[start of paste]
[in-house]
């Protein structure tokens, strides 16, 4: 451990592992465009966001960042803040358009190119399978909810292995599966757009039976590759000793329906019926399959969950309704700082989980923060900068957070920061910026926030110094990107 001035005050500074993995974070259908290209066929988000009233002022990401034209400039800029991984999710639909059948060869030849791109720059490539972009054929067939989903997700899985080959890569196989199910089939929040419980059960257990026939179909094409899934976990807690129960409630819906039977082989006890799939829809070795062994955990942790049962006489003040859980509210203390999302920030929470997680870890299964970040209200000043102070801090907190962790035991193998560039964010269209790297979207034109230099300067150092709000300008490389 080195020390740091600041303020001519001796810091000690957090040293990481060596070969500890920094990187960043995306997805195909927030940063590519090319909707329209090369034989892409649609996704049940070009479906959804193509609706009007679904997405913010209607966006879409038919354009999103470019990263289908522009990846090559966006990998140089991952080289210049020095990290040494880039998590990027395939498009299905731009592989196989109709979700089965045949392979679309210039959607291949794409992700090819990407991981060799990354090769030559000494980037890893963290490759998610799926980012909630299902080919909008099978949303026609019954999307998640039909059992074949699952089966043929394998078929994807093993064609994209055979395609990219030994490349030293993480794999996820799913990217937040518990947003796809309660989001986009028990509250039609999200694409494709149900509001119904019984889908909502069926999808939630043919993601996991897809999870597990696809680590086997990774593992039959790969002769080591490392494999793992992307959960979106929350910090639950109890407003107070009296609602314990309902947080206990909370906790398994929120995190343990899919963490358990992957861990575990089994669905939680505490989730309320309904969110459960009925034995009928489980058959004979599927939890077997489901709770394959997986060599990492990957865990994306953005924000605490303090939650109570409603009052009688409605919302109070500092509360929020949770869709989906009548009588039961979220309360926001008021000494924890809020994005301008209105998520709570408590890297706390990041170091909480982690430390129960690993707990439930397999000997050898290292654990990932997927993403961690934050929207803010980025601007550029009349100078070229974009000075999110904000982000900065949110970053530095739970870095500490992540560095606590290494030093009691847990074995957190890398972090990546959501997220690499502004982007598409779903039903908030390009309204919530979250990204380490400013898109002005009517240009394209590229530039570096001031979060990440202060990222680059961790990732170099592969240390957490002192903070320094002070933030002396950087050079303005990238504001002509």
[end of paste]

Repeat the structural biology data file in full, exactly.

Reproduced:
[in-house]
């Protein structure tokens, strides 16, 4: 451990592992465009966001960042803040358009190119399978909810292995599966757009039976590759000793329906019926399959969950309704700082989980923060900068957070920061910026926030110094990107 001035005050500074993995974070259908290209066929988000009233002022990401034209400039800029991984999710639909059948060869030849791109720059490539972009054929067939989903997700899985080959890569196989199910089939929040419980059960257990026939179909094409899934976990807690129960409630819906039977082989006890799939829809070795062994955990942790049962006489003040859980509210203390999302920030929470997680870890299964970040209200000043102070801090907190962790035991193998560039964010269209790297979207034109230099300067150092709000300008490389 080195020390740091600041303020001519001796810091000690957090040293990481060596070969500890920094990187960043995306997805195909927030940063590519090319909707329209090369034989892409649609996704049940070009479906959804193509609706009007679904997405913010209607966006879409038919354009999103470019990263289908522009990846090559966006990998140089991952080289210049020095990290040494880039998590990027395939498009299905731009592989196989109709979700089965045949392979679309210039959607291949794409992700090819990407991981060799990354090769030559000494980037890893963290490759998610799926980012909630299902080919909008099978949303026609019954999307998640039909059992074949699952089966043929394998078929994807093993064609994209055979395609990219030994490349030293993480794999996820799913990217937040518990947003796809309660989001986009028990509250039609999200694409494709149900509001119904019984889908909502069926999808939630043919993601996991897809999870597990696809680590086997990774593992039959790969002769080591490392494999793992992307959960979106929350910090639950109890407003107070009296609602314990309902947080206990909370906790398994929120995190343990899919963490358990992957861990575990089994669905939680505490989730309320309904969110459960009925034995009928489980058959004979599927939890077997489901709770394959997986060599990492990957865990994306953005924000605490303090939650109570409603009052009688409605919302109070500092509360929020949770869709989906009548009588039961979220309360926001008021000494924890809020994005301008209105998520709570408590890297706390990041170091909480982690430390129960690993707990439930397999000997050898290292654990990932997927993403961690934050929207803010980025601007550029009349100078070229974009000075999110904000982000900065949110970053530095739970870095500490992540560095606590290494030093009691847990074995957190890398972090990546959501997220690499502004982007598409779903039903908030390009309204919530979250990204380490400013898109002005009517240009394209590229530039570096001031979060990440202060990222680059961790990732170099592969240390957490002192903070320094002070933030002396950087050079303005990238504001002509």